“If a marginalized group criticizes a problematic book,” is not equal to “As a member of this group, I am speaking for all members of this group.” There was no “a member of” in the tweet, so it sounds more like the kind of situation where multiple people have spoken up and were all dismissed/ignored, or a consensus has existed within the group for a long time.

    Obviously, differing opinions between individual members of any group are common and normal. I’m familiar with the “How dare you speak for me” feeling myself, but that is a whole different issue than people who are not part of the group being advised to step back and listen. So marginalised person B disagrees with what marginalised person A said? Cool, listen to that as well. Also wait and see if marginalised person C wants to weigh in, and listen to that. If you, as a person outside of the demographic in question, believe person A may have been wrong, a good course of action could be to alert someone you know who belongs to the same group and ask them if they have anything to say about it. Because if you skip that part and respond critically yourself, you’ll either be defending people (the segment of the group that disagrees with the original statement) who might not even appreciate this unsolicited “help” … or you’ll be arguing for the sake of arguing. I understand that some people consider this self-defense, but that implies the original criticism was an attack, which is a problematic assumption in itself.

    Now as for the more specific scenario of a writer having their work criticised, I agree that taking every single bad review to heart would be … ill-advised, to say the least. But I feel you are overestimating the level of reaction that people expect when they ask you to listen, because listening could simply mean something like:

    First “this is kind of racist” comment: “Wait, what? Really? Maybe this is just a troll or an oversensitive person, but I’ll think about it and pay more attention from now on.”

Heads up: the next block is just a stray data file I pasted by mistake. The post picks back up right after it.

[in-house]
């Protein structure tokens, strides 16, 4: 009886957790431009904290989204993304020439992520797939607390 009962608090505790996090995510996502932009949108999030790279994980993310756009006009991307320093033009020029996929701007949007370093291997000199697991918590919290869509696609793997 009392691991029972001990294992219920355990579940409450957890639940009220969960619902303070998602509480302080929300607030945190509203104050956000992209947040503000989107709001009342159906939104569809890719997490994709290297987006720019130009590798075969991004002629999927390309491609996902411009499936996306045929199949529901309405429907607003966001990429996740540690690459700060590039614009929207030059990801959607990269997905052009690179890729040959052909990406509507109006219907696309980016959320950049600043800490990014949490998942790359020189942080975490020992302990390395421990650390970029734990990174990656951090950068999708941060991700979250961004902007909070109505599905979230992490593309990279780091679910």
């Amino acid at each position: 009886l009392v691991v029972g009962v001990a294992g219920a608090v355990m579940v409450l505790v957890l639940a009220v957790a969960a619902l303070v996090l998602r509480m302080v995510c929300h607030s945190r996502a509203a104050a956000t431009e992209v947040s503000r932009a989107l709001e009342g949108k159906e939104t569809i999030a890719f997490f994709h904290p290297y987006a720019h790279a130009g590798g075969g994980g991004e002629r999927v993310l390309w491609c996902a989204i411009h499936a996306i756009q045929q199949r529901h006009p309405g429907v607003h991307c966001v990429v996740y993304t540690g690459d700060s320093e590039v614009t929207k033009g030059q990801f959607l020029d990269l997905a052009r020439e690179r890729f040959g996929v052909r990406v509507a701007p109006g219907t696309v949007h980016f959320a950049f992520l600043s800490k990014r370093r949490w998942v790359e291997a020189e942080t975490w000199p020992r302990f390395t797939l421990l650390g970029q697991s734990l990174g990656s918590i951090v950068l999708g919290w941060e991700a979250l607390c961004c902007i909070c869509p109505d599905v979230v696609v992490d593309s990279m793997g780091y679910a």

Second comment along the same lines: “Crap, I probably did make a mistake. I’ll do some research and perhaps discuss the possibility with a PoC I know.”
    Third comment: “They’re likely onto something, maybe I should consider writing a blog post containing an apology or at least a promise to do better in future.”

    “Listen and believe” does not mean, “Never question anything.” It means that you should pay close attention and assume that, allowing for a small percentage of trolls, most people making these criticisms are probably speaking out of genuine distress, rather than to attack you. If you listen and listen, but it seems that whoever criticised you was an outlier, cool! “Please listen to us” doesn’t rule that out in the least. The “believe” thing is a bit more ambiguous, I’ll admit. But the way I’ve seen it expanded upon in places without a character limit, it simply means erring on the side of caution, in the sense that in any disagreement between a person with lived experience of a phenomenon and a person who does not have that lived experience, the former is statistically way more likely to be correct, so it’s reasonable to assume this until proven otherwise. Which can happen! Sometimes people are wrong. But I frequently keep my mouth shut on issues that don’t affect me, quietly observing and holding back on forming an opinion until I find a person who is directly affected and explains their point of view so clearly that I end up convinced.

    You say that “Writers need to find those whose judgment they trust, listen to them, and ignore everyone else.” That is all nice and well as long as the list of people whose judgement they trust also includes people who happen to be affected by the issue in question, preferably more than one. If not? Then “ignoring everyone else” would be unwise.